This means that at UC, excellence in research and education must be more than just maintained, must be more than a catchy phrase — it must be real and it must be accelerated.
This is why, in two weeks, I'm going to be coming to the UC Regents with some big ideas for their consideration. In the meantime, however, I've heard enough to know that if we are to remain a premier research university, we must increase our support for post-doctoral fellows and graduate students.
Our post-docs are key researchers in our labs, and teachers in our classrooms. Tonight, I'm announcing a $5 million increase in the President's Postdoctoral Fellowship Program. And to help fill the post-doc pipeline, I am announcing tonight an additional $5 million to recruit the world's best graduate students to our campuses.
Graduate students and post-docs are the essential links between teaching for California and researching for the world. They are our future faculty members. They are our future innovators. They are our future Nobel laureates. They merit our additional support right now.
Some of my ideas are even larger in their reach, and will take more time in the greenhouse. You'll hear more about them at the regents meeting in November, and in the months after that.
Moving the university forward in innovative new ways is critical, and not just because of the technological, environmental and economic forces at play today. It's also because there is a tremendous demographic shift unfolding around us.
In California, there is a new generation knocking at the door. This generation might look and speak a bit differently than the students of Clark Kerr's time. After all, a majority of California K-12 students today hail from diverse, historically underrepresented groups. But they still qualify for UC at a ratio far below that of their peers.
This must change. This is a moral imperative. The California Dream, and all that the phrase invokes, must not be allowed to die off with the Baby Boomers. And, again, the University of California represents the state's best shot at making this happen.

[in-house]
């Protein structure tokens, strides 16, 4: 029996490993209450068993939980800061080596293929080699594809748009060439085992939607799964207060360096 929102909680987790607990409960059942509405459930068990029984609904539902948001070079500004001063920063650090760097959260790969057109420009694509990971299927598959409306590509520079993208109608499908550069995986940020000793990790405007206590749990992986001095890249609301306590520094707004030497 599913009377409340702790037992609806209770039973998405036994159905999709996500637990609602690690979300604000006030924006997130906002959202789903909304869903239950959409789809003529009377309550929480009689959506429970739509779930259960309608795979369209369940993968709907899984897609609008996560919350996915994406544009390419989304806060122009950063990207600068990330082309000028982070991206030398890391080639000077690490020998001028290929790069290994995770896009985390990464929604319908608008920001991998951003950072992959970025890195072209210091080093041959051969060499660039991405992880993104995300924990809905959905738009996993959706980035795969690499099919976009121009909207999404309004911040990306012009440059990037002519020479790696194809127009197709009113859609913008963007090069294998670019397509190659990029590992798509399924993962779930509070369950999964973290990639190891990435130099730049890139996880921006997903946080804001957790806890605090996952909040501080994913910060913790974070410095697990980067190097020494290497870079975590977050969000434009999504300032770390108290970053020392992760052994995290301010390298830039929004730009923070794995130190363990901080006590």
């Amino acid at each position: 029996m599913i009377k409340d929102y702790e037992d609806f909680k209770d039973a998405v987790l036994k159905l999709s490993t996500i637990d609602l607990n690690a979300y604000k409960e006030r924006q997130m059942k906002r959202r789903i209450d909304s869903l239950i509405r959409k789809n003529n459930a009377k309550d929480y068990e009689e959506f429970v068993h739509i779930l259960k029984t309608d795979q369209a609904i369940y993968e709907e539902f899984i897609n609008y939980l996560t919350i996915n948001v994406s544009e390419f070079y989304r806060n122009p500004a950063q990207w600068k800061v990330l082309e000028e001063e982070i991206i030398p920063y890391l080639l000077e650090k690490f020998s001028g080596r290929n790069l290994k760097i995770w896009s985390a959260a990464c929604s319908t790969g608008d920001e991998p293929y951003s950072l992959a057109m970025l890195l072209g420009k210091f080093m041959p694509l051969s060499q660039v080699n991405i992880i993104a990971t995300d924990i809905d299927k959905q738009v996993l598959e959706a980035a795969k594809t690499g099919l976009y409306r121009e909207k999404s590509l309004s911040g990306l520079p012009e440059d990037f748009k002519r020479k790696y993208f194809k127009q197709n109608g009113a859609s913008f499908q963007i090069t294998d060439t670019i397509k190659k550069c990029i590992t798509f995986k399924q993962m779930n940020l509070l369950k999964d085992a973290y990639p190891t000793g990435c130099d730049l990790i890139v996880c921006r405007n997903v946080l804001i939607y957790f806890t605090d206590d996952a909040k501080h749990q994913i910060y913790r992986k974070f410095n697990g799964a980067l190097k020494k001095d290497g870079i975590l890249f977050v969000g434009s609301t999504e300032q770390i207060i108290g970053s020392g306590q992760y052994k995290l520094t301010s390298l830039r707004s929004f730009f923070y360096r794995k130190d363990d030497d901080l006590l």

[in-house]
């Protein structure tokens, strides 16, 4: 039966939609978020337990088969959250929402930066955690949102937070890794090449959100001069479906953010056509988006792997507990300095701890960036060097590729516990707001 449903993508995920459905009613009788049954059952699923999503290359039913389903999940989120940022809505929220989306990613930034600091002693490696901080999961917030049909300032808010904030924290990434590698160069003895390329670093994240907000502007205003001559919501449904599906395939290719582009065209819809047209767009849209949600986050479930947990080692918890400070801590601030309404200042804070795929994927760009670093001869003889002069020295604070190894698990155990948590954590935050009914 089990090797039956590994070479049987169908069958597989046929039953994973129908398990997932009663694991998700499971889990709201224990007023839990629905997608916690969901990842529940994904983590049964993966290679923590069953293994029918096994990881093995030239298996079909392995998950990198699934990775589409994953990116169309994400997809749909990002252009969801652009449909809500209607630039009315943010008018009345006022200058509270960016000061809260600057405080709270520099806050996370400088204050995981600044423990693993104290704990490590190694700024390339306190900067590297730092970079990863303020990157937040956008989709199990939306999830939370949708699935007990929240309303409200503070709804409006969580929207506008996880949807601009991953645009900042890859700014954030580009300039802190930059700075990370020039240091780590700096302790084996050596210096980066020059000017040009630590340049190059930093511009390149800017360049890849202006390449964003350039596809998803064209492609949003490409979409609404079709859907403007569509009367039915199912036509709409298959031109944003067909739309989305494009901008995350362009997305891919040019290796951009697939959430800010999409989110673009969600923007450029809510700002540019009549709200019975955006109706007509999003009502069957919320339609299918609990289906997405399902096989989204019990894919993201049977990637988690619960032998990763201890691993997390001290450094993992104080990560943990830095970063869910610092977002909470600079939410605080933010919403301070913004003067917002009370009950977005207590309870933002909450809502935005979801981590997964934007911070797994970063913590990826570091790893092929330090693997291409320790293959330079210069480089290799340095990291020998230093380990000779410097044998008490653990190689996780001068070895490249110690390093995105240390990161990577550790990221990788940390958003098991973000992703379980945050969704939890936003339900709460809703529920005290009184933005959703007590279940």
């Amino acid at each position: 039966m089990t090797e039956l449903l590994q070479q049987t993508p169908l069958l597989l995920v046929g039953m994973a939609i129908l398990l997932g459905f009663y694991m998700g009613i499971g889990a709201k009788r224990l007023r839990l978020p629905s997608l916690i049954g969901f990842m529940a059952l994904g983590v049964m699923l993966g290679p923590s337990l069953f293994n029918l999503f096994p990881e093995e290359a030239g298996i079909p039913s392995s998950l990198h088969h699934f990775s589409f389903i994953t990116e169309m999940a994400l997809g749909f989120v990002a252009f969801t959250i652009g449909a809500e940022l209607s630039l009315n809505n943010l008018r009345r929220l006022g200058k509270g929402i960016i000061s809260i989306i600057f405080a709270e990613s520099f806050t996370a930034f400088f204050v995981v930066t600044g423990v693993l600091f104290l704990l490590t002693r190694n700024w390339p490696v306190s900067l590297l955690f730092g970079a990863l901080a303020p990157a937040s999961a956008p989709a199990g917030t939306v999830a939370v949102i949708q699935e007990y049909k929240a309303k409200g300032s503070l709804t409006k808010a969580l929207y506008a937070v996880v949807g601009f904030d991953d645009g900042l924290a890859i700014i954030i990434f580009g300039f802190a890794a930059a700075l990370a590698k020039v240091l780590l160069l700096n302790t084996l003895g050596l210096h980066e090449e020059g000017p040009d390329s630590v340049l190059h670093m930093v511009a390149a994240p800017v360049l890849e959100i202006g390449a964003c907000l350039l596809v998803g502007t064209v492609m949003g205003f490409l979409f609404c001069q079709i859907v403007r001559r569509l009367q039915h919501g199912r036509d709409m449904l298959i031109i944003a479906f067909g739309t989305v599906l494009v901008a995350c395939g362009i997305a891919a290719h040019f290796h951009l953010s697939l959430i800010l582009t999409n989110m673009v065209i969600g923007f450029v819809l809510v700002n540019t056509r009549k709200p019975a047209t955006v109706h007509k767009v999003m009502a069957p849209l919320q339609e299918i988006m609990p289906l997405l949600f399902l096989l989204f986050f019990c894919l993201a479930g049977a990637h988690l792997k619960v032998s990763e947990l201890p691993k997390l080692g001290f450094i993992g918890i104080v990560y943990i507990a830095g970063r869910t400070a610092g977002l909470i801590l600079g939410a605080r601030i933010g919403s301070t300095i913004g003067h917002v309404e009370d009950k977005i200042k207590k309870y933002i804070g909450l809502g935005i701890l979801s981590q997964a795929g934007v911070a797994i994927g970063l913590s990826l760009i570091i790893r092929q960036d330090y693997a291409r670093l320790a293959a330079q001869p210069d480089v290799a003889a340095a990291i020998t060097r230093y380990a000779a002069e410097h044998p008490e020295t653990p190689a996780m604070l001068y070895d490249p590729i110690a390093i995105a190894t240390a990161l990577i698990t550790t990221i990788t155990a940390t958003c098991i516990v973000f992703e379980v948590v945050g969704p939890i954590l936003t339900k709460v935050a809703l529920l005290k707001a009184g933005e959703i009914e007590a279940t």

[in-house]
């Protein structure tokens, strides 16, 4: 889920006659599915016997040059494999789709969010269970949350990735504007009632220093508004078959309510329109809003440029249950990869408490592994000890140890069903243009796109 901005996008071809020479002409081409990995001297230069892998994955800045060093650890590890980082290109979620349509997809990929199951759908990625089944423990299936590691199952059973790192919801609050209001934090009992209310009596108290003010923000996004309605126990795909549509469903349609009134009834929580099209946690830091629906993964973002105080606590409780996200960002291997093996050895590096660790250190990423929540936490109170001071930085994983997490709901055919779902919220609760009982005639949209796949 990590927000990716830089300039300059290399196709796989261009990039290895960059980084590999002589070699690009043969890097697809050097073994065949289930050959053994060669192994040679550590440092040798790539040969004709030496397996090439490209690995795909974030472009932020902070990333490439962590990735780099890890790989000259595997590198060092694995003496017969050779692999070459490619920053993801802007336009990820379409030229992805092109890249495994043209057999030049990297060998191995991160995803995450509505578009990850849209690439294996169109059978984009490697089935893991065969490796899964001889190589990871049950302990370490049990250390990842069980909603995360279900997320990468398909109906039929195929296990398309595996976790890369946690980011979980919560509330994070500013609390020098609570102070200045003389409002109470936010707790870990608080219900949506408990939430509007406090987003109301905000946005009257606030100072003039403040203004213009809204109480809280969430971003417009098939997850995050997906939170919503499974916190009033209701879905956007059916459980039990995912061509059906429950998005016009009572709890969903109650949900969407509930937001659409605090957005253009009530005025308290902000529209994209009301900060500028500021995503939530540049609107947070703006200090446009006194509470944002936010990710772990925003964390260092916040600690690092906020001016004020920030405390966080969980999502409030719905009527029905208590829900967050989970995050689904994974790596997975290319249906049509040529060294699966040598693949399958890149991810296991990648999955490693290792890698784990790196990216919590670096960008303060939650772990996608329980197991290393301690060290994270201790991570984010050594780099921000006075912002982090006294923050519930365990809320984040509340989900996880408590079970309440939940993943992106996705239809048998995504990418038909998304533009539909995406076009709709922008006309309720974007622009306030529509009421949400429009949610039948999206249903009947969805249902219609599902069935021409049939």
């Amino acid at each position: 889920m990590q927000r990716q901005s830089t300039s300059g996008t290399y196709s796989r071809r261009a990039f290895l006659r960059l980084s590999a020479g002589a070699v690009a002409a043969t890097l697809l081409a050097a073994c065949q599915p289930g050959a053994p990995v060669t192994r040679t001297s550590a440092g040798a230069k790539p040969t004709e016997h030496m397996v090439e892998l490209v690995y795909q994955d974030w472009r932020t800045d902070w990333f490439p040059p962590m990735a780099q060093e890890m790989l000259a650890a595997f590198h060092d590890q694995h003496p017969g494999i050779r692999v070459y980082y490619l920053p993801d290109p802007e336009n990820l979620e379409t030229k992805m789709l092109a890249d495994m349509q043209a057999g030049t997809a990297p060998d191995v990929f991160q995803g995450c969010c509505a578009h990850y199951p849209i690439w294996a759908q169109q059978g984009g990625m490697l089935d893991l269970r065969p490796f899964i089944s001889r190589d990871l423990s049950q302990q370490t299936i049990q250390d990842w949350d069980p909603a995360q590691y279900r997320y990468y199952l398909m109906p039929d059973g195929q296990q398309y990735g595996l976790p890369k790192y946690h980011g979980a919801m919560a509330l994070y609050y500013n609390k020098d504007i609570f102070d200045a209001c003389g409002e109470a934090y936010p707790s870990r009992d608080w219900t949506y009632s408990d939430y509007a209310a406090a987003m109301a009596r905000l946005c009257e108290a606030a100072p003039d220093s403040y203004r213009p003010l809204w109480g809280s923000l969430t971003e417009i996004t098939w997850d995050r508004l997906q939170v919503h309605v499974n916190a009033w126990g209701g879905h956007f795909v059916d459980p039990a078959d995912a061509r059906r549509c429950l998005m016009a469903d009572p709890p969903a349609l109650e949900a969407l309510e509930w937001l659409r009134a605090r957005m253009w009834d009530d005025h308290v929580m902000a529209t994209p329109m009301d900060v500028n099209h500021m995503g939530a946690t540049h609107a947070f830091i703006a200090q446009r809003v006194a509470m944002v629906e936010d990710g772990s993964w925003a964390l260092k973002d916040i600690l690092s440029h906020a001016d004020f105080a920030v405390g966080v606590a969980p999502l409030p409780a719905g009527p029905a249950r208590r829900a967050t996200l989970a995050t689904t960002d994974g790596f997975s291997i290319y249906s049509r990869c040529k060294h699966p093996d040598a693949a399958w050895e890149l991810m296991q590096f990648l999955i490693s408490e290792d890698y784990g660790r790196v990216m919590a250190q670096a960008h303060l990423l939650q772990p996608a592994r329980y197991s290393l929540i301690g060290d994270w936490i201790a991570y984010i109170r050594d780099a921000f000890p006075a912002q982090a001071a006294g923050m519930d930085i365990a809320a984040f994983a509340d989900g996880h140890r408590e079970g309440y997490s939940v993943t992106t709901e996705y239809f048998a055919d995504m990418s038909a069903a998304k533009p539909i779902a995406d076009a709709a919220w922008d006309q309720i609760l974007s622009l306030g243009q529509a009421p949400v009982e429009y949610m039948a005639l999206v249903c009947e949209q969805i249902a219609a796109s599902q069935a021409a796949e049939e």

Make no mistake. These students share the same dreams as those who came before them.
This morning, I visited Oakland Technical High School. It's not far from UC's central office — my new home away from home.
I met with students in Oakland Tech's leadership classes, and with students in the school's African-American Male Initiative program. Then I spoke at a rally for 500 students. They came from a range of backgrounds, with distinct family demographics, and distinct interests.
But when I looked out into the auditorium, all I could see was one vast sea of hope and yearning, their faces lit up — absolutely lit up — by the idea of making their way to the University of California.
When I say UC teaches for California, I'm talking about serving the hope and aspiration that was so palpable in that auditorium. I'm talking about transformation-one student at a time.
And let's be clear, all Californians have a stake in this. Affordability, accessibility, diversity — these give California the citizenry and workforce it needs to be a global leader, always pushing forward and upward.
And so academic excellence at the university must remain paramount. It is crucial as we teach for California. It is also crucial as we research for the world. I know that the connection between teaching and research and its impact beyond campus borders can sometimes be difficult to grasp. So let me put it this way. When thinking about academic excellence, the question to ask is, "who benefits?"
The answer is everyone, everywhere.
Consider Randy Schekman. He's a UC Berkeley professor who was just awarded the Nobel Prize for Physiology or Medicine. Randy was educated at UCLA and Stanford — but we don't hold the latter against him.
Randy has taught at Berkeley for more than three decades — freshman seminars, post-doc supervision, you name it.
Years ago, he started researching yeast and the transport and secretion of proteins in cells. Like all those engaged in basic research, exactly where the quest would lead could not be known as he set out. The potential applications are rarely clear. Where it led eventually was to discoveries that have since changed how the world treats hepatitis B and diabetes, and, soon, perhaps even Alzheimer's.
Teach for California, and research for the world. This is the reason UC must thrive as a public enterprise. California and the university that proudly shares its name can show the world the way to a society that is more prosperous, more enlightened, different in many ways than it was in the past, but not in its essence. A society where hope and opportunity are not just words; they are realities.
So yes, I thought it would be pretty cool to take all this on. Stay tuned.